The state of native advertising in 5 data sets | Digiday

More top quality content from Digiday looking at the state of Native. As I continue to dig into this marketplace through my work with DistroScale, it’s becoming clear to me that there is a crossroads in the distance. It’s a road we’ve been down before — first with display, then with rich media: Hype & Buzzwords; Tech Provider Cage Fight; Appeal to the Buyers; High CPMs; Wide Scale Adoption; Acquisitions; Devaluation; Commoditisation.I think we’re at the Tech Provider Cage Fight phase of this lifecycle right now. I keep a matrix of Native providers and it seems like at least once a week I need to add a new company to the mix. They are all clamouring for marketshare and to get in front of the buyers right now.

Vendors are currently in a cagefight.
Photo credit: Ketrecharc
What we are calling ‘Native’ is here to stay but I think we are in the very early days of this. It’s nothing new, per se, in the media world; it’s been going on for decades. What is new is the ability to deliver it at scale and across publisher sites — the ability to create a marketplace of brand content (i.e. native advertising) for publishers to review and cherry pick.

Here’s are Digiday’s top 5 takeaways:

  • Some are better at it than others: 40 percent of publishers expect native advertising to drive one-fourth or more of their digital revenue this year, while the other 60 percent expect it to generate less than a tenth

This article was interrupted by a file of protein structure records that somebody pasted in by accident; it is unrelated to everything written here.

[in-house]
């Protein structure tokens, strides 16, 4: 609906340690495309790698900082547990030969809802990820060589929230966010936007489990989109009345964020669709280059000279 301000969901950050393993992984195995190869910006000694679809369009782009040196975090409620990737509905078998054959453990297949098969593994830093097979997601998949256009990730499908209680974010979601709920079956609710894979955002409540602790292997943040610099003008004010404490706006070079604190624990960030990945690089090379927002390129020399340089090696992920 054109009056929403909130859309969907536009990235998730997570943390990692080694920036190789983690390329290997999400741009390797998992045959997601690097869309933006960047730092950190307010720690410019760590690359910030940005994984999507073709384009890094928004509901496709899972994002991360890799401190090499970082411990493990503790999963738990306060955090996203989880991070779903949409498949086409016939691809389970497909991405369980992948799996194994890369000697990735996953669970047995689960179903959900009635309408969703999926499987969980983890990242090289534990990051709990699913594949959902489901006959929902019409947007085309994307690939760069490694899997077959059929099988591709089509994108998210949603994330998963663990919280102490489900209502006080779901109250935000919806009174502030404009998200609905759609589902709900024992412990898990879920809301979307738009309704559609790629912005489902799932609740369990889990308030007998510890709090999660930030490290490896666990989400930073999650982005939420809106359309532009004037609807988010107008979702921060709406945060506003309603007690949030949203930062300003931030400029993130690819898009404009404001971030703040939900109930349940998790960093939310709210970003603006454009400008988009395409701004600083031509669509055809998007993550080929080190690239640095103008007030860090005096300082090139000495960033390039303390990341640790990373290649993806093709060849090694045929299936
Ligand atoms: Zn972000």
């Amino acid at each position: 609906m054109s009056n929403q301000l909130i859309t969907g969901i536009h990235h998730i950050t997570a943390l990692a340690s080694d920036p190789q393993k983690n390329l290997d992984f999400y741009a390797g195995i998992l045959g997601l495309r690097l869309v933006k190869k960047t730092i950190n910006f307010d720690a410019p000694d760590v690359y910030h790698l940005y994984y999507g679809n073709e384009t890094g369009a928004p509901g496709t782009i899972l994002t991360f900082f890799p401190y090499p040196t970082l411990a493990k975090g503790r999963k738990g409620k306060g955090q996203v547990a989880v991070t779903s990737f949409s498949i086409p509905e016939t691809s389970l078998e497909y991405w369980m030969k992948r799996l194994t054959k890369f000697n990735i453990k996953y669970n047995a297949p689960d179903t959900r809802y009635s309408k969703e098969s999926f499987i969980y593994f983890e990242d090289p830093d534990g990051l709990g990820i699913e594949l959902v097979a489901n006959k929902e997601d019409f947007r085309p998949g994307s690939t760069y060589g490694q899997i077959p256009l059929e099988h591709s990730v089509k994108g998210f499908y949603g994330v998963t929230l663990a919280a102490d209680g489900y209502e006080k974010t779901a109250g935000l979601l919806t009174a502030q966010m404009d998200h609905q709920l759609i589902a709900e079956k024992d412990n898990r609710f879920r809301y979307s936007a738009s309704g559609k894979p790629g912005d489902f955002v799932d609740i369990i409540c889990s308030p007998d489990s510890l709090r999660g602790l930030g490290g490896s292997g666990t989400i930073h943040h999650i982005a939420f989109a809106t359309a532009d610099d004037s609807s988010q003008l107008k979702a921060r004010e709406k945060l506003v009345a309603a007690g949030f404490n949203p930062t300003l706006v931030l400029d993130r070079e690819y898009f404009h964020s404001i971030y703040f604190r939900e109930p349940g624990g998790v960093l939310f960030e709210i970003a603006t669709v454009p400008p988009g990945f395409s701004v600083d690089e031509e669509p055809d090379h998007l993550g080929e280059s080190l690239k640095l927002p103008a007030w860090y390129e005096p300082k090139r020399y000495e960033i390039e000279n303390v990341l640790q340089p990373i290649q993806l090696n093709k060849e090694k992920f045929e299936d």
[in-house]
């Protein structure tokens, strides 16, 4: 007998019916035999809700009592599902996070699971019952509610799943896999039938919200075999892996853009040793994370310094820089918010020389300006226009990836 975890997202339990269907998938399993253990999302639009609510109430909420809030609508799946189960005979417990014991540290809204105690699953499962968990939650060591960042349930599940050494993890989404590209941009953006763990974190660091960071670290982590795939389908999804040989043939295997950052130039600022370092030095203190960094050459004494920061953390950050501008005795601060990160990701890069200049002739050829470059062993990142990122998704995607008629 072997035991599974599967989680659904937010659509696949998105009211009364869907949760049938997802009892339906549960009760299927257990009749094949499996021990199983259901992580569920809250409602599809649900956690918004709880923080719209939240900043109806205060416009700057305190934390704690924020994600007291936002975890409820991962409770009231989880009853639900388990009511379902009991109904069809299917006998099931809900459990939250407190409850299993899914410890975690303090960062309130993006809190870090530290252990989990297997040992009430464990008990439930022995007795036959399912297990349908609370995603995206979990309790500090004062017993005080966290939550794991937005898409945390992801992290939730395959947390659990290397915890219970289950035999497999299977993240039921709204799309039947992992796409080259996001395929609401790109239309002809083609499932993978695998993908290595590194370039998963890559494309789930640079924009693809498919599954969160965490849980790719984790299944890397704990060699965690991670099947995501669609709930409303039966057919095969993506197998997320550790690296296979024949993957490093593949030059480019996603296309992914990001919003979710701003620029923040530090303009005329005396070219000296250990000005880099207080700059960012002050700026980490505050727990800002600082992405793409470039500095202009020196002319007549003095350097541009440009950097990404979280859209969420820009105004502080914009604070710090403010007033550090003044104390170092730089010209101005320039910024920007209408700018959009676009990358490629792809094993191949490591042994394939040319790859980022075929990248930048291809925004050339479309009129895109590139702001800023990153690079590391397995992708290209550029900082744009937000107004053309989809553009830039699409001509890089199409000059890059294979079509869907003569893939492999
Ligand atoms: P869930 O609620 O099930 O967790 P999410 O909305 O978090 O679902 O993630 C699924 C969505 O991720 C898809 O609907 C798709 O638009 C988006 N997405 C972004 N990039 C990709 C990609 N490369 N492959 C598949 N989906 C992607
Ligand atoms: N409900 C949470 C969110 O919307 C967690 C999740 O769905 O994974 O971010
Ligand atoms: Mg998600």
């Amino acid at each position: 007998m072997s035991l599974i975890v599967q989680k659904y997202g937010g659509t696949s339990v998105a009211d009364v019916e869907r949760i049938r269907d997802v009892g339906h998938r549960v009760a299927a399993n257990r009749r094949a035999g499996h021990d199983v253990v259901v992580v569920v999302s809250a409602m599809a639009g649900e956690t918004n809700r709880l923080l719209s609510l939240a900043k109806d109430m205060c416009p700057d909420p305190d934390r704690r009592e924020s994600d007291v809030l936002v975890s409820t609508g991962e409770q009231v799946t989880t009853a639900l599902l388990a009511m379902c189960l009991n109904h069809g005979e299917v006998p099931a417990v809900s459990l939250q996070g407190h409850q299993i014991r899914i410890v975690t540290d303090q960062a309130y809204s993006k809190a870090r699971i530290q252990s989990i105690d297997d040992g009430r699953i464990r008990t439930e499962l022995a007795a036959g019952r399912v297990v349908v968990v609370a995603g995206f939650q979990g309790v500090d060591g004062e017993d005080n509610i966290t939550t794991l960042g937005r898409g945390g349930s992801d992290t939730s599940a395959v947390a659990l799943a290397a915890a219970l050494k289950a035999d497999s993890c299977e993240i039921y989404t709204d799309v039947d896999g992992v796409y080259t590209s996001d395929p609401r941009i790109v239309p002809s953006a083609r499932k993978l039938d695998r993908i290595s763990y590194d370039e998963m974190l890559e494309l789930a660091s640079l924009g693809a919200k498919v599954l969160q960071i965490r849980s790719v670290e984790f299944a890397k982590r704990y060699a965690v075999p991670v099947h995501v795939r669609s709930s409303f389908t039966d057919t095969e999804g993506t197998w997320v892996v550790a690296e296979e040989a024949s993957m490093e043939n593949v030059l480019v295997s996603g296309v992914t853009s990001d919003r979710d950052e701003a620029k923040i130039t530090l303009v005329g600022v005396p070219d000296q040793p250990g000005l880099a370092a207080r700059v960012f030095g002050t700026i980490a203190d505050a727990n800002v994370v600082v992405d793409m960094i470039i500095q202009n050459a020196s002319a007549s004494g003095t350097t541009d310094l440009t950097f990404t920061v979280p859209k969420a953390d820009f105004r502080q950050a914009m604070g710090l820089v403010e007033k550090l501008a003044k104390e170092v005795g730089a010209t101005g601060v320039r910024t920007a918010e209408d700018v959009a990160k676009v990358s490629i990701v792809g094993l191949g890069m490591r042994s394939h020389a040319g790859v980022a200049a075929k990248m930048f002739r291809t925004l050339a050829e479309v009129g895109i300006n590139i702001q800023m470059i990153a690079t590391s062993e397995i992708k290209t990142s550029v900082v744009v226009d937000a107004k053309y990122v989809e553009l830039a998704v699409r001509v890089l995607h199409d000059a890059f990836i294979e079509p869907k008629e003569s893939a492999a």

• Publishers are controlling the content: Half of publishers take full editorial control of creating sponsored content; 36 percent let advertisers contribute content on a case-by-case basis
  • Brands are becoming publishers, too: two-thirds of the articles that were distributed on smartphones via Sharethrough’s 1Q campaigns were created by brands themselves, up 31 percent from 4Q 2013
  • Sponsorship method dominates: 41% [of publishers] are pricing ads according to a sponsorship model while 18 percent charge by CPM or cost per engagement
  • Subtle labelling performs better: click-through rates of native ads are 57 percent higher for those with a subtle background color compared to those with a strong background shade. When the font of the “sponsored” label is consistent with the rest of the site, the CTR is 64 percent better than when the font style is unique.

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I think I would add to this list a few things:

  1. Publishers are becoming creatives: In Barcelona recently, at Digiday’s EU Publisher Summit, we heard from Dennis Interactive that journalists are being drawn into Native and recruited to create content for advertisers. This is a very intriguing development that blurs the line between commercial and editorial — not something every publisher will have the temerity to do.
  2. We need to differentiate between Native Content, Native Advertising, and Sponsored Content: It’s still the wild west when it comes to defining what we are talking about and any three marketers will have 5 different terms they use. However, I think an important distinction is between Native plays that keep you on-site and within the publishers domain (Polar, DistroScale) and ones that drive you off the publisher site (Taboola, Outbrain).
  3. Native thrives on mobile: Native works really well in mobile. Twitter and Facebook have shown this. I suspect it’s to do with the scrolly nature of mobile sites. People don’t mind scrolling down screen after screen to read mobile content. Embedding clearly labeled touts within that stream that are relevant and targeted are a great way to not frustrate users and to get your brand stitched right into the content.

Read the whole piece from Digiday on their site: The state of native advertising in 5 data sets | Digiday.

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